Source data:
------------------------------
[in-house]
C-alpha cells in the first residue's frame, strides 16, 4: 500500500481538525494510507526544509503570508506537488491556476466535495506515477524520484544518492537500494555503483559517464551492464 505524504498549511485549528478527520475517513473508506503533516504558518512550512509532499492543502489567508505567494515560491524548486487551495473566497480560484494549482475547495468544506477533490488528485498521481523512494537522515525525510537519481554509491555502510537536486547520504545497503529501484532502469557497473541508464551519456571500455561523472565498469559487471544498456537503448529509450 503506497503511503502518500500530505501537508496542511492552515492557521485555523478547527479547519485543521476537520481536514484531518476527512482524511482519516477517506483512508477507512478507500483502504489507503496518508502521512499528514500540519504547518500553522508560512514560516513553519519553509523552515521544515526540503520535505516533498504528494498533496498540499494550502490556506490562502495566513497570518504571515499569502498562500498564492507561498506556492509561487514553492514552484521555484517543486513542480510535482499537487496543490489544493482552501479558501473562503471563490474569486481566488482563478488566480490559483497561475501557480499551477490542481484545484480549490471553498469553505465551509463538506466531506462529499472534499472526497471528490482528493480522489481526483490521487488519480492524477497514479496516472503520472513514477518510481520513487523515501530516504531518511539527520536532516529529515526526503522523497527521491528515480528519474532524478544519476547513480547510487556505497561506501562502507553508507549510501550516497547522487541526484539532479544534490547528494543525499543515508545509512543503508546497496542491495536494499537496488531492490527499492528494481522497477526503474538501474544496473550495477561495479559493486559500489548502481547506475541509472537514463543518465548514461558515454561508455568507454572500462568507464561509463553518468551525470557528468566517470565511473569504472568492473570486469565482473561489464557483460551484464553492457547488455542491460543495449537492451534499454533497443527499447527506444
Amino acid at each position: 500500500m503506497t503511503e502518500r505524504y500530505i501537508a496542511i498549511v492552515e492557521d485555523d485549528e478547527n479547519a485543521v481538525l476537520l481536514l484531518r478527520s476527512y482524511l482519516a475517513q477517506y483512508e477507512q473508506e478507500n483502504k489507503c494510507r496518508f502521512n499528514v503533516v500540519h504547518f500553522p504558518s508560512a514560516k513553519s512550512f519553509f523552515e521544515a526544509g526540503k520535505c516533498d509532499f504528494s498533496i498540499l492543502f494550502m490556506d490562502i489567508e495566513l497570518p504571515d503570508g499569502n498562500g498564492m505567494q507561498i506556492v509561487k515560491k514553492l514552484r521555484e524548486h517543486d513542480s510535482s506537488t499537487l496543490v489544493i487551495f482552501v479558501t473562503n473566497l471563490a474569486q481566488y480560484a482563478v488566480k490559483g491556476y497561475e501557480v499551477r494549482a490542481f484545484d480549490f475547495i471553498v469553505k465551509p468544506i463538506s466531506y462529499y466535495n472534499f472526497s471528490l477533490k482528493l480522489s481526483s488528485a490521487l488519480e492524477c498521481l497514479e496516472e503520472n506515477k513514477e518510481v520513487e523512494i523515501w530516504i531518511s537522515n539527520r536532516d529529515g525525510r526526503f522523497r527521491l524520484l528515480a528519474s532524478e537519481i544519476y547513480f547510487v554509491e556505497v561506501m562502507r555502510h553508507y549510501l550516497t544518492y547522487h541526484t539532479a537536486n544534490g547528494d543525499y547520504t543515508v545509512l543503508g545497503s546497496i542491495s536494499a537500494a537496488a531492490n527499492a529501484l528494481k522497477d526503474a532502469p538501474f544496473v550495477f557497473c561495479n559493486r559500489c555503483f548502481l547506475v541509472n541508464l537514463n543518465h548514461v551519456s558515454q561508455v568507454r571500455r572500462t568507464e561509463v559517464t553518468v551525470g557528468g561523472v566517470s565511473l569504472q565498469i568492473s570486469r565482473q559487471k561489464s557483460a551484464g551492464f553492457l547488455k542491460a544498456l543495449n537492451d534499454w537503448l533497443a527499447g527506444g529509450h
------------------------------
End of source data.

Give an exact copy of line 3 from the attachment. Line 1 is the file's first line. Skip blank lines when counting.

Amino acid at each position: 500500500m503506497t503511503e502518500r505524504y500530505i501537508a496542511i498549511v492552515e492557521d485555523d485549528e478547527n479547519a485543521v481538525l476537520l481536514l484531518r478527520s476527512y482524511l482519516a475517513q477517506y483512508e477507512q473508506e478507500n483502504k489507503c494510507r496518508f502521512n499528514v503533516v500540519h504547518f500553522p504558518s508560512a514560516k513553519s512550512f519553509f523552515e521544515a526544509g526540503k520535505c516533498d509532499f504528494s498533496i498540499l492543502f494550502m490556506d490562502i489567508e495566513l497570518p504571515d503570508g499569502n498562500g498564492m505567494q507561498i506556492v509561487k515560491k514553492l514552484r521555484e524548486h517543486d513542480s510535482s506537488t499537487l496543490v489544493i487551495f482552501v479558501t473562503n473566497l471563490a474569486q481566488y480560484a482563478v488566480k490559483g491556476y497561475e501557480v499551477r494549482a490542481f484545484d480549490f475547495i471553498v469553505k465551509p468544506i463538506s466531506y462529499y466535495n472534499f472526497s471528490l477533490k482528493l480522489s481526483s488528485a490521487l488519480e492524477c498521481l497514479e496516472e503520472n506515477k513514477e518510481v520513487e523512494i523515501w530516504i531518511s537522515n539527520r536532516d529529515g525525510r526526503f522523497r527521491l524520484l528515480a528519474s532524478e537519481i544519476y547513480f547510487v554509491e556505497v561506501m562502507r555502510h553508507y549510501l550516497t544518492y547522487h541526484t539532479a537536486n544534490g547528494d543525499y547520504t543515508v545509512l543503508g545497503s546497496i542491495s536494499a537500494a537496488a531492490n527499492a529501484l528494481k522497477d526503474a532502469p538501474f544496473v550495477f557497473c561495479n559493486r559500489c555503483f548502481l547506475v541509472n541508464l537514463n543518465h548514461v551519456s558515454q561508455v568507454r571500455r572500462t568507464e561509463v559517464t553518468v551525470g557528468g561523472v566517470s565511473l569504472q565498469i568492473s570486469r565482473q559487471k561489464s557483460a551484464g551492464f553492457l547488455k542491460a544498456l543495449n537492451d534499454w537503448l533497443a527499447g527506444g529509450h